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By Ella Mitchell, Contributing News Editor • June 14, 2024

Elliott School expands undergraduate research program

Alexander Welling | Photographer

Officials in the Elliott School of International Affairs are revamping a program that allows students to conduct professional research.

Elliott School officials overhauled the Undergraduate Research Scholars Program – a one-year initiative allowing students to conduct research with professors – this semester to last two years. Officials and students said the updated initiative, renamed the Dean’s Scholars Program, will give international affairs students more time, funds and support needed to produce in-depth research projects.

The program will allow students to conduct research on an international affairs topic of their choice and select a faculty mentor to assist in gathering information about the subject, according to the program’s website. Applications for the program, which were open to sophomores with a GPA of 3.5 or above, closed Friday.

Once students involved in the program enter their senior year, they will have the opportunity to present their research at international affairs conferences and submit their findings to relevant peer-reviewed journals, according to the website.

University spokesman Jason Shevrin said faculty and staff worked together this year to redesign the program to better align with Dean Reuben Brigety’s goals to progress the school’s Leadership, Ethics and Practice Initiative, which was launched last year.

Shevrin said the program is now “more flexible” and allows students to study abroad and have more time to develop their research projects. He added that students in the program are expected to attend Elliott School events throughout the year.

“Creating these opportunities directly serves to fulfill our mission of creating the next generation of global leaders,” he said in an email.

Shevrin said the program’s new full-time director will teach research seminars, oversee research methods training and support experiential learning programs, like summer and short-term abroad research opportunities.

“The goal of Dean’s Scholars is to help some of our most talented undergraduate students succeed in highly competitive grant applications and get accepted into exceptional graduate programs right after graduation,” he said.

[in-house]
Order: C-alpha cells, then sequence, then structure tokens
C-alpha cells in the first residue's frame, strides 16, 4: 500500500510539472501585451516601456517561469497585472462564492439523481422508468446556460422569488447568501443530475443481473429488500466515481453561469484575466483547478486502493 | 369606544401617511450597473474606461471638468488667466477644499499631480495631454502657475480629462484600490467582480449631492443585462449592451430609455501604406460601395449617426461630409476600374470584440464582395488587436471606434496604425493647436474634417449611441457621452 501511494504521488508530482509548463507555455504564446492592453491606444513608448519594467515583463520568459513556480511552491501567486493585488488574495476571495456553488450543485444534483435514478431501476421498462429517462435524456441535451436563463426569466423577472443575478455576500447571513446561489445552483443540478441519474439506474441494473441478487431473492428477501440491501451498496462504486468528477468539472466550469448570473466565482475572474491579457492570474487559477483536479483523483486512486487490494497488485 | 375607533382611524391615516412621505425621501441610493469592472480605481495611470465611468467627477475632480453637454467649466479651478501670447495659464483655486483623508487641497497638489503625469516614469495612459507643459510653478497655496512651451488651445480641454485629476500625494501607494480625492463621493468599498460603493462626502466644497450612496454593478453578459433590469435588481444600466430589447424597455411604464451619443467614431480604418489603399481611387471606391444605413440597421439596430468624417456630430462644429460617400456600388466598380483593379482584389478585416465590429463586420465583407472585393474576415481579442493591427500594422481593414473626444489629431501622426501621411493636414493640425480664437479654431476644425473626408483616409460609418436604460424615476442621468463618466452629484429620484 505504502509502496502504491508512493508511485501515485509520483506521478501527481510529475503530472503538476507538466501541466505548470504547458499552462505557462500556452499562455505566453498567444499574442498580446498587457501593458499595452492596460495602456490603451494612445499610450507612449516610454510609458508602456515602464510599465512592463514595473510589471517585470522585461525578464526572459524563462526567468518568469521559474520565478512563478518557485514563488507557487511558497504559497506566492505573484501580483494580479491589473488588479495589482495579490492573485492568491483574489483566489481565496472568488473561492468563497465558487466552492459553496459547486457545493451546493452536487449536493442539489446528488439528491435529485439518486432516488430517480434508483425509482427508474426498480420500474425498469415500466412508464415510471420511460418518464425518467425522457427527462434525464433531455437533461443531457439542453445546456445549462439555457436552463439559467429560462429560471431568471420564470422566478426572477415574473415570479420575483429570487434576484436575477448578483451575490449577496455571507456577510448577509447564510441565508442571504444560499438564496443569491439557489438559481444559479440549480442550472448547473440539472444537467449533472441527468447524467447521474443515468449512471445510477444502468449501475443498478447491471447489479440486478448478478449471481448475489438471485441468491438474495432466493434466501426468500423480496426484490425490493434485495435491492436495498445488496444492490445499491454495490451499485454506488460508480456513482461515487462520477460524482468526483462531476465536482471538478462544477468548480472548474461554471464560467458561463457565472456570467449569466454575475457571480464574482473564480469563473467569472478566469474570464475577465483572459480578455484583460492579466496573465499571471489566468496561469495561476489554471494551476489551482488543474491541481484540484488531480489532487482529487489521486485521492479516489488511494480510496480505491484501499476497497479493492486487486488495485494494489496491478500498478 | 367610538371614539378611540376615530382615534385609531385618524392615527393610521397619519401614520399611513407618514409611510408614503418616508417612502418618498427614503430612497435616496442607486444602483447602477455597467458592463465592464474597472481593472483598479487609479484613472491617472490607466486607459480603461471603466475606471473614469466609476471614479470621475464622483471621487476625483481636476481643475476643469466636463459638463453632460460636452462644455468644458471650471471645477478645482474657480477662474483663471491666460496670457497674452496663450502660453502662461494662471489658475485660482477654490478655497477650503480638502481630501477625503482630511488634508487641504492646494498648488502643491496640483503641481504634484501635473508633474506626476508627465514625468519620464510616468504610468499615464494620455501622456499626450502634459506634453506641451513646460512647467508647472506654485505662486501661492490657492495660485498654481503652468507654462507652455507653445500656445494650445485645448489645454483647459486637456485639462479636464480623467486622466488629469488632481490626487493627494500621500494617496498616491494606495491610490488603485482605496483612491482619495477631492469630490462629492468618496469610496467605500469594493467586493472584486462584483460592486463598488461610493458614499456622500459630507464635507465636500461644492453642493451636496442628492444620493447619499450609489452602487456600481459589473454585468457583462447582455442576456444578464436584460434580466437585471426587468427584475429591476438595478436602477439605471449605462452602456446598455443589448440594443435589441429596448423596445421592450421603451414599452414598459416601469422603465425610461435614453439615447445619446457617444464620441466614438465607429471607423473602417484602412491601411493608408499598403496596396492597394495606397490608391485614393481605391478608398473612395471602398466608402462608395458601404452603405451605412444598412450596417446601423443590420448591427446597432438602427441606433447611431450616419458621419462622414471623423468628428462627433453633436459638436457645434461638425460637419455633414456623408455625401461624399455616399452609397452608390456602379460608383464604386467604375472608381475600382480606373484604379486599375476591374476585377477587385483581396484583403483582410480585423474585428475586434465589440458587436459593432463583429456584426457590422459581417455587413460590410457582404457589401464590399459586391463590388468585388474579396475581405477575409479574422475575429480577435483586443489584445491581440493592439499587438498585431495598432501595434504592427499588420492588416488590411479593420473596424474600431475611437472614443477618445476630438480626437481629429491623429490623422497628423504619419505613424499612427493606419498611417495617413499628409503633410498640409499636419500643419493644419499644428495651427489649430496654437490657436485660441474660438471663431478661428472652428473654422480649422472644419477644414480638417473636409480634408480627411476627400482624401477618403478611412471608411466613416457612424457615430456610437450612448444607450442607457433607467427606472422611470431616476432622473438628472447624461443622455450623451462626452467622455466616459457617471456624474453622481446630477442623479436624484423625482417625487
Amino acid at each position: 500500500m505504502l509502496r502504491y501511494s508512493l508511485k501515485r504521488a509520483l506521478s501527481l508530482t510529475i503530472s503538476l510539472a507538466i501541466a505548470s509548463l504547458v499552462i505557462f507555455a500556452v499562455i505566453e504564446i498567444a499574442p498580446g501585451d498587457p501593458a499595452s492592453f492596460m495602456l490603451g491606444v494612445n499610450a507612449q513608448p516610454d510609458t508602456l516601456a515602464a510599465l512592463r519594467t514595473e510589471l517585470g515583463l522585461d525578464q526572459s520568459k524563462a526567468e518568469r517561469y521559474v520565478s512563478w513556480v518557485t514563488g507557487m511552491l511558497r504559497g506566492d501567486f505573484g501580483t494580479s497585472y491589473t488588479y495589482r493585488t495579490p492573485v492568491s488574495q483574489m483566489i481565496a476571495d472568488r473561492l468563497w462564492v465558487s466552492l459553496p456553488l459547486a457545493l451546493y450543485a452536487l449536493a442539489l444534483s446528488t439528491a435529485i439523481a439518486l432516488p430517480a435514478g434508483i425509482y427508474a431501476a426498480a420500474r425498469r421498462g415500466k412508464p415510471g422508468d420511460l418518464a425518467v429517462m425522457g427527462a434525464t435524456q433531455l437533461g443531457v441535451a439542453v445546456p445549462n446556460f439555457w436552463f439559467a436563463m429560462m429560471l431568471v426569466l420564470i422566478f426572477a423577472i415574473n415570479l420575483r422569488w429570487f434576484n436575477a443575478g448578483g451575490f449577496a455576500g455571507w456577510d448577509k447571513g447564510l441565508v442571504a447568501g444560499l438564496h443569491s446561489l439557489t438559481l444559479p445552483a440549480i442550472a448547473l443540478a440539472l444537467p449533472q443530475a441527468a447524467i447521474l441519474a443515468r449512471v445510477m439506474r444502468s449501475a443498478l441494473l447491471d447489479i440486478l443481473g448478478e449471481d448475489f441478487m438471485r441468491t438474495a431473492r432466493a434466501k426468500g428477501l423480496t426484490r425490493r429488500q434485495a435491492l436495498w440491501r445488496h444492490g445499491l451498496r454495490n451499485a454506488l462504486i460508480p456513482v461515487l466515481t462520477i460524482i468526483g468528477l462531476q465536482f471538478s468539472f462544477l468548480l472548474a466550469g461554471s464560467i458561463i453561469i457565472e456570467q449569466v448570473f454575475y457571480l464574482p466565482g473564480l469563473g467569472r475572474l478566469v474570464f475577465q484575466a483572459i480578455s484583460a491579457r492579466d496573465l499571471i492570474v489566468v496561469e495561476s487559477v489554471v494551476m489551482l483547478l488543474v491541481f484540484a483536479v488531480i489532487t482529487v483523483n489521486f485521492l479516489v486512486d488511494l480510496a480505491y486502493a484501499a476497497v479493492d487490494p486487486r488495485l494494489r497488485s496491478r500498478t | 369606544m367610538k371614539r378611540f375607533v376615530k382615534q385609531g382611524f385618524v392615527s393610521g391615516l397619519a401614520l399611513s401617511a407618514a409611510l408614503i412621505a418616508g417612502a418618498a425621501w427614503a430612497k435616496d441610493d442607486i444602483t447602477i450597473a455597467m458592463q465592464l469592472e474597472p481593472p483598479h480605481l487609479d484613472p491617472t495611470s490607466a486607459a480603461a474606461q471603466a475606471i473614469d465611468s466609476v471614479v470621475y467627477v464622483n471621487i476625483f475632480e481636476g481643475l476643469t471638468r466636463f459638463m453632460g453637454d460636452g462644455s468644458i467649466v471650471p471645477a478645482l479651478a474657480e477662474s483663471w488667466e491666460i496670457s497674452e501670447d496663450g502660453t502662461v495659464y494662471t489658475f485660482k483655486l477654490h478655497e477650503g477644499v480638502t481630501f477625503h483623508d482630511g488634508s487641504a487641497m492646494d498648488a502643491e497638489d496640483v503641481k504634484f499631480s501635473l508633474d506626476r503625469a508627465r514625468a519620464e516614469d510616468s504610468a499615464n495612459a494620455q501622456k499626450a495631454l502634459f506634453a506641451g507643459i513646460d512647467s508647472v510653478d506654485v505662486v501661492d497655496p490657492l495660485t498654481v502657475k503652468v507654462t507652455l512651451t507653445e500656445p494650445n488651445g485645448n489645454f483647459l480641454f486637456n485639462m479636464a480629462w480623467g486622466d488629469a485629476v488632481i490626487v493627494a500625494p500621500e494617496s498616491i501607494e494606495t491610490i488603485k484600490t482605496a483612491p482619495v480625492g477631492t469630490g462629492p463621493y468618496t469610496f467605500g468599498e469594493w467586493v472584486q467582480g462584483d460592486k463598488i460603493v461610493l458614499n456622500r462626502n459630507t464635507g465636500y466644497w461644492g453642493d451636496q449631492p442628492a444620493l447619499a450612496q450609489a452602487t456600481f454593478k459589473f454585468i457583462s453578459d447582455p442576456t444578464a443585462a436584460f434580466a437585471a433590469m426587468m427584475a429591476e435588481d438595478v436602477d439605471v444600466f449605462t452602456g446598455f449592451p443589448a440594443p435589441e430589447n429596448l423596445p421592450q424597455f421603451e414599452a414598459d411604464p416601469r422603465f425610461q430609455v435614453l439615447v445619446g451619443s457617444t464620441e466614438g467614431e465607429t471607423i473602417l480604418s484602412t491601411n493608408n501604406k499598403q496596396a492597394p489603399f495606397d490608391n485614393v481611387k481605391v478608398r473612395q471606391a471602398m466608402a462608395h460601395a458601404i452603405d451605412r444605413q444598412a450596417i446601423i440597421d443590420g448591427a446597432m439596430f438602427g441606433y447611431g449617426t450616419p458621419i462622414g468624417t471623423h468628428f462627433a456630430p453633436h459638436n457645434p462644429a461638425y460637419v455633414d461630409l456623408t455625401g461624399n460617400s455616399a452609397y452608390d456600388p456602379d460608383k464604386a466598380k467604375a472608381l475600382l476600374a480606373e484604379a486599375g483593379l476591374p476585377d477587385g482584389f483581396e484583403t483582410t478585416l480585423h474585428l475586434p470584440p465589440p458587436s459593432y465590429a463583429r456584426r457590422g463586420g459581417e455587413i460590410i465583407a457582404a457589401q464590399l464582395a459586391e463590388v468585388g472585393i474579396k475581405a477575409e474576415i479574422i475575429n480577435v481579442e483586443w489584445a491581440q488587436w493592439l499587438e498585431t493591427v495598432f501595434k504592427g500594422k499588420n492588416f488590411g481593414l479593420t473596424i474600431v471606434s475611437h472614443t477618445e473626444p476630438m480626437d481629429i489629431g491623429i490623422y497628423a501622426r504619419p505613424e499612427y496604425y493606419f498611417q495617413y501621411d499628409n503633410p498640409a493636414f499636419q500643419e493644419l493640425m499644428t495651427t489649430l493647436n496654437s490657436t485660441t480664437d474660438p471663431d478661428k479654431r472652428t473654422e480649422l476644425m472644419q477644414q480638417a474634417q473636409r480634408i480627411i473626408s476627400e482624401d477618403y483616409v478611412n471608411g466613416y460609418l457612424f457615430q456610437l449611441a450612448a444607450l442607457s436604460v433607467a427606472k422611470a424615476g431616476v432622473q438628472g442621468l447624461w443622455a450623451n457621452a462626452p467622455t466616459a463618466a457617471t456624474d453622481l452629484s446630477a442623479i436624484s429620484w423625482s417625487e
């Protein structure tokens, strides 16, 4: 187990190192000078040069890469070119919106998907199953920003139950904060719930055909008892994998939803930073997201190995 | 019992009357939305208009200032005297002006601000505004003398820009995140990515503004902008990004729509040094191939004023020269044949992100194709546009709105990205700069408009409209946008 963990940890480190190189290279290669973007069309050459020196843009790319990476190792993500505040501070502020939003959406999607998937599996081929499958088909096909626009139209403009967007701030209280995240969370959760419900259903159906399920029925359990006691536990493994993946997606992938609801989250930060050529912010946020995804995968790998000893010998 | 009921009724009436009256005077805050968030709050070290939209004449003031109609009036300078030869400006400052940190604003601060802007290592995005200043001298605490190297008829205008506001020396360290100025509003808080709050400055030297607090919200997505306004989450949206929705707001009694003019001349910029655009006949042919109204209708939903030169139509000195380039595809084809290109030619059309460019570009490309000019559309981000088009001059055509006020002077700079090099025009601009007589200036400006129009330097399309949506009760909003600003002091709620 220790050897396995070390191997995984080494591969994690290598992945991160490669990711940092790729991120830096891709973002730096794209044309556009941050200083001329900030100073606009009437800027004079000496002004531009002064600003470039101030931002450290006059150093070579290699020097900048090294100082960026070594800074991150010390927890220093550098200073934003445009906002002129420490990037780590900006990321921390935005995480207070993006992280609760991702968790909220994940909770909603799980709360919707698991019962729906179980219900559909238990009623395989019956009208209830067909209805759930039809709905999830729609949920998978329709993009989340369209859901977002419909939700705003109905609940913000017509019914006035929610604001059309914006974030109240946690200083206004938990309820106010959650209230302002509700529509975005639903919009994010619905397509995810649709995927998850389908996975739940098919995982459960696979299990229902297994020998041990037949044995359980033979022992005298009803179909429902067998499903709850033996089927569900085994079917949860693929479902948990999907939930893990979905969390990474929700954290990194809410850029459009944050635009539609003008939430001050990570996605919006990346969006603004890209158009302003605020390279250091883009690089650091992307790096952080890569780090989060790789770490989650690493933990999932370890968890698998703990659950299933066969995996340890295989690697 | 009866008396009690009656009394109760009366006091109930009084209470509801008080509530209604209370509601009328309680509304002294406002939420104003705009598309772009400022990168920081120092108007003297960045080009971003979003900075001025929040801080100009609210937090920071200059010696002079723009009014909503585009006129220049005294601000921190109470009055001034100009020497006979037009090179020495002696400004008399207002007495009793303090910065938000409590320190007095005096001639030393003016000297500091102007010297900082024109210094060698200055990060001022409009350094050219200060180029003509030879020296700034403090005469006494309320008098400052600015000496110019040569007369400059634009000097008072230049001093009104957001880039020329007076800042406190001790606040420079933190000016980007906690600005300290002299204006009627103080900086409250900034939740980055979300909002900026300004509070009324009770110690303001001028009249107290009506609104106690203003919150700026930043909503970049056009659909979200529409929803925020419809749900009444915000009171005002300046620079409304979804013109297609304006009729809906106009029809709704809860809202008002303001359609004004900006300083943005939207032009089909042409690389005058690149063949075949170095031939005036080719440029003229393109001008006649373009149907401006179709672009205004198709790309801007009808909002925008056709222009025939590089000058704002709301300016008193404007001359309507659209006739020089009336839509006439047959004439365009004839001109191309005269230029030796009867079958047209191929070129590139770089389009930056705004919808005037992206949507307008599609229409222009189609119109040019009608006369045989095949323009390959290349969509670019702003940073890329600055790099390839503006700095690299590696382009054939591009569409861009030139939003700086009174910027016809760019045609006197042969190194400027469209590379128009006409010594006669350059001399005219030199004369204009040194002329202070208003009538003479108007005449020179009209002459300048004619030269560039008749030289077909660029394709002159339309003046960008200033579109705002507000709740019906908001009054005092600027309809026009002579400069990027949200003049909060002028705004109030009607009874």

Claudine Kuradusenge-McLeod, the director of the program, did not return multiple requests for comment.

Elliott School students involved in the Undergraduate Research Scholars Program said restructuring the initiative and increasing its length from one year to two will allow future students to learn how to conduct and complete more in-depth research.

Ambika Nair, a senior who conducted research on American and Chinese energy investments in Ghana this academic year, said the two-year program will offer students more time to develop comprehensive projects. She said her thesis, which is about 50 pages long, would likely be closer to 100 pages if she had had two years to work on it.

“There’s so much more I know I could do with my topic,” Nair said. “It’s just that I don’t have the time or the funds with just one year to be able to do it.”

Niveditha Senthilvel, a senior who conducted research on a 1943 famine in British India this academic year, said the new two-year format is a “great idea.” Senthilvel, who began her research on the subject before applying to the program as a junior, said she spoke to students who began the one-year program last semester who felt that they did not have enough time to explore every aspect of their topic because the program was too short.

“I think that really gives students valid time to familiarize themselves with the subject, and it really allows them to do a deep-dive in terms of understanding,” she said.

Grace Headinger, a senior, conducted her yearlong research abroad at the University of Sydney, studying the end of a nuclear weapons alliance between the United States, Australia and New Zealand in the 1980s. The current setup of the Undergraduate Research Scholars Program does not permit students to study abroad in the short-term but allows students to travel for their research.

Headinger said the expansion of the program will give students more flexibility to change their research topics if they hit a roadblock or are interested in a different subject.

“With an additional year, new students are building their research design through the program, whereas during our year and previous years, you were expected to enter in with a fleshed-out research proposal,” Headinger said.

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